Vignette of Practice: ‘How to get an A Grade’


How to get an A Grade

By Dawn Goodall, Senior Lecturer in the Department of Health and Wellbeing and Learning and Teaching Co-ordinator; School of Allied Health and Community




As part of the Post Graduate Certificate in Higher Education we were introduced to the university’s Generic Undergraduate Grading Criteria (UW, 2016) [K6] and a fellow student commented if he had known this he would have ‘got a First’. This stuck in my head and after exploring Structure of Observed Learning Outcomes (SOLO) (Biggs and Collis, 1982; Biggs and Tang, 2007), I decided to design a session for students on assessment grading (A2). I explored grade differences using key vocabulary/ideas in the descriptors’, sporting analogies, physical demonstrations with books and hypothetical authorship. This addressed different learning styles (A4) by providing multiple means of representation (BrackenandNovak,2019) [V3] while avoiding rigid classification (Cranton,2006) (V1; V2).


Initially designed as a student item, it became clear to me that some staff lacked confidence to articulate grade development, especially as assessment can be intimidating when staff feel “exposed in every judgement you make” (Becker and Denicolo, 2013; p137). I came to believe that effective and accurate assessment of a student’s ability to meet SOLO was both a ‘science’ and an ‘art’. Therefore, I redeveloped my teaching tool to demonstrate how marking can be visualised using these same representations (K3). Once staff grasp the ‘science’ of the structure under observation, then they can apply the “art” of subject knowledge and skill (K1).


Initially, staff delivery was for collaborative partnerships (V4), the impact of this on a new partner illustrates the importance of this tool in developing excellence. [It] “Helped with my marking of assessments to a greater degree and most importantly my students … seemed to have that ‘awh!’ moment…grades were improving” (V1; A4).


Similarly, an established collaborative marker stated, “Grading decisions become almost instinctive. …I use the diagram and your explanations particularly with teachers who are new to our team … remind me of what I should be looking for. … invaluable and because of the very visual nature of the diagrams and the generic example used it is so relatable”.

I now use the tool for staff training across the School to support new markers (A5). I also deliver this to Level 5 and 6 students from other Schools, getting regular feedback ‘this is something that we should have known from the start’.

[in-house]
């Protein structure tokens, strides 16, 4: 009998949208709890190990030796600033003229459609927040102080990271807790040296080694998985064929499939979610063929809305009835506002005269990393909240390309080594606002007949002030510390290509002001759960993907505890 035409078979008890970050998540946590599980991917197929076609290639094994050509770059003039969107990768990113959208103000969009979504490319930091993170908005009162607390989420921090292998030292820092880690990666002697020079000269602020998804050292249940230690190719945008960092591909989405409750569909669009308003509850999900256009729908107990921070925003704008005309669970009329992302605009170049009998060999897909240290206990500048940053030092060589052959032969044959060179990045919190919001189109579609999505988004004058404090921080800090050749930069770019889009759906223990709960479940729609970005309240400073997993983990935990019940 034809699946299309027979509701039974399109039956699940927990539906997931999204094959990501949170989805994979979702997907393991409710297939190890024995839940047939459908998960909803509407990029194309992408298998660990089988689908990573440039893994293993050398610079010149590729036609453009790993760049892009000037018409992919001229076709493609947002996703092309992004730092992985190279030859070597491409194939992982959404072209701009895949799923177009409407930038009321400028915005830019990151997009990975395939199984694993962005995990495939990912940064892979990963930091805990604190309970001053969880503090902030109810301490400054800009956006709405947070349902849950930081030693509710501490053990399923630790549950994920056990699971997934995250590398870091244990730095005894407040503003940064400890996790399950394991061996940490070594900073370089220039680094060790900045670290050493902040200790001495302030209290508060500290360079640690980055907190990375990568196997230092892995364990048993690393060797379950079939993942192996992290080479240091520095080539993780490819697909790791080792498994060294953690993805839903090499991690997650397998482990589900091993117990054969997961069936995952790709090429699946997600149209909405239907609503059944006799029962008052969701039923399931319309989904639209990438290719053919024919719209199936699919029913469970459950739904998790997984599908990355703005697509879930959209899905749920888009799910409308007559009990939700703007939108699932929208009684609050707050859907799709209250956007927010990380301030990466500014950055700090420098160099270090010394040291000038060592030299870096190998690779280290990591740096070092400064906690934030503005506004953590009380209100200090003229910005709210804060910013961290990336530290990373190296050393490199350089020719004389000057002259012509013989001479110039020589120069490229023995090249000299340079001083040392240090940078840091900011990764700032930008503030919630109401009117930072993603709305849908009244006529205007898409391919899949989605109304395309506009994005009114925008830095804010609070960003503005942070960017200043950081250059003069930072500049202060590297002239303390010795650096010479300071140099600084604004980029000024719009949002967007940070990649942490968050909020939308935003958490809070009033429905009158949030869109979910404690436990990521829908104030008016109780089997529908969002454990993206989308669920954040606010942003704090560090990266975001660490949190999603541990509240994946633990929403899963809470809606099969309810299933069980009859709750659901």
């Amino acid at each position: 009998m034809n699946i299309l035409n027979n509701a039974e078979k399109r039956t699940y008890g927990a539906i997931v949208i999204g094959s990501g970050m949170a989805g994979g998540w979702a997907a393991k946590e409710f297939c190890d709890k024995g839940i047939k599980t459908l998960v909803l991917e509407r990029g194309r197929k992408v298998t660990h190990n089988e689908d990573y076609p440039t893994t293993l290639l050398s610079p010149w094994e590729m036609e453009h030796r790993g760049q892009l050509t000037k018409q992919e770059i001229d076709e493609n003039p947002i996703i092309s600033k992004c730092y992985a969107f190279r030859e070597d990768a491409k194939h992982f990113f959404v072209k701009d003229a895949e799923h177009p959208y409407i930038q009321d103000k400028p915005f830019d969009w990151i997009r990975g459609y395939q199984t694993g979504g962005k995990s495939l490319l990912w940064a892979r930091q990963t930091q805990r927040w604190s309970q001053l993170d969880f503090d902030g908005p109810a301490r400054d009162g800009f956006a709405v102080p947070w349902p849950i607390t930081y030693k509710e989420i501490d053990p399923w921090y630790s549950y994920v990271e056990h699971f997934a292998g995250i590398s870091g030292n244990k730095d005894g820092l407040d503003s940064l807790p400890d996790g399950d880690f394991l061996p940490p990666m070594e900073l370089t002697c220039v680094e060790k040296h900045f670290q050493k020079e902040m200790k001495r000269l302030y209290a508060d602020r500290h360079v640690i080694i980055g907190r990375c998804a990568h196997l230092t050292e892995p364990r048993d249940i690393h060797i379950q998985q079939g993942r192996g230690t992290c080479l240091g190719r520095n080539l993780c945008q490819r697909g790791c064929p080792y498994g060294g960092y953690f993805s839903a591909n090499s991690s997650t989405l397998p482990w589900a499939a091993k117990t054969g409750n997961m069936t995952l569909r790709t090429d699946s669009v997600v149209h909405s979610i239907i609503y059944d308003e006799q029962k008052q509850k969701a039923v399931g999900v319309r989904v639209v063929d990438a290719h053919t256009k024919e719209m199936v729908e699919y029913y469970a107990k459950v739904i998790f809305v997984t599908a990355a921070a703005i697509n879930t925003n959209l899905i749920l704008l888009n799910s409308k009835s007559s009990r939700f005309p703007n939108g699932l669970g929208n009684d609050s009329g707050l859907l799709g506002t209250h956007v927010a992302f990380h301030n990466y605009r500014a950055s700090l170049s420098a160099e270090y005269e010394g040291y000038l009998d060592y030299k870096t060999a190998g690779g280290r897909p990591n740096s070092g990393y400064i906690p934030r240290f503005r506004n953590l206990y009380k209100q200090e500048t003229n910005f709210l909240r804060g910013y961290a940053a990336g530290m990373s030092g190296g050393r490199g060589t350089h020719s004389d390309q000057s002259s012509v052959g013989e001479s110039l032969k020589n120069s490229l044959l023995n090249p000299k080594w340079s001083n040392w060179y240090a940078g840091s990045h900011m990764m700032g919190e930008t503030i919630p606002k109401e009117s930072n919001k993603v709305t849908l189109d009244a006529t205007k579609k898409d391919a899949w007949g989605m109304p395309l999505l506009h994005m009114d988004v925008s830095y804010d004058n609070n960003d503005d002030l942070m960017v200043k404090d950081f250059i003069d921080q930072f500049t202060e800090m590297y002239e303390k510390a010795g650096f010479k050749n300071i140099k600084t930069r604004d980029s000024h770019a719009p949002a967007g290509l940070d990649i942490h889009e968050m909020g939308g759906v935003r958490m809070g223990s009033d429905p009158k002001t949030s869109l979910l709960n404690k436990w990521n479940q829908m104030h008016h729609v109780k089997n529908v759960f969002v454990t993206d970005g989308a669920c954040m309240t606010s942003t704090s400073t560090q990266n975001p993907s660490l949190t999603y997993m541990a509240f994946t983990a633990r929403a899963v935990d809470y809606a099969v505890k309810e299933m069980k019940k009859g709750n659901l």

I led a Share and Inspire session: “De-mystifying the University Generic Grading Criteria: How to get an A grade” (RLO) (K4; A1) to create a student-facing Reusable Learning Object (RLO), and received positive feedback “…I have just treated myself to watching your seminar on Uniview (UW,2019).

I would say this is one of the best ways I have spent 45 minutes ever! … particularly useful for new members of staff”.


The RLO has been Tweeted as advice for staff seeking sources to develop assessment success (Twitter,14.5.2019) and suggested by staff for inclusion in their induction to support confident marking. The Academic Liaison Librarians commented that I have provided them with language tools and accessible ideas (A4; K3) “I will refer to your words again in future … wonderful way you paraphrased the awful academic jargon of learning outcomes etc.) … helps to provide a context … to use references effectively”.


I have recognised my ability to make complex ideas more accessible and gaining validation of this from my peers has enhanced my sense of professional identity and I plan to develop additional work in this area going forward.



Becker, L. and Denicolio, P. (2013) Teaching in higher education. London: Sage

Biggs, J.B. and Collis, K.F. (1982). Evaluating the Quality of Learning: the SOLO taxanomy. New York: Academic Press.

Biggs, J. and Tang, C. (2007) Teaching for Quality Learning at University. Open Up.

Bracken, S and Novak, K. (2019) Transforming higher education through Universal Design for Learning: an international perspective. London: Routledge

Cranton, P. (2006) Understanding and Promoting Transformative Learning: A Guide for Educators of Adults – 2nd edn. San Francisco: CA: Jossey-Bass

University of Worcester (2016) Generic Undergraduate Grade Descriptors. [Online] available from: (Accessed 16th September 2019)

University of Worcester (2019) Uniview: DGoodall: How to get an A grade 13Mar19 Available at: (Accessed 16th September 2019)





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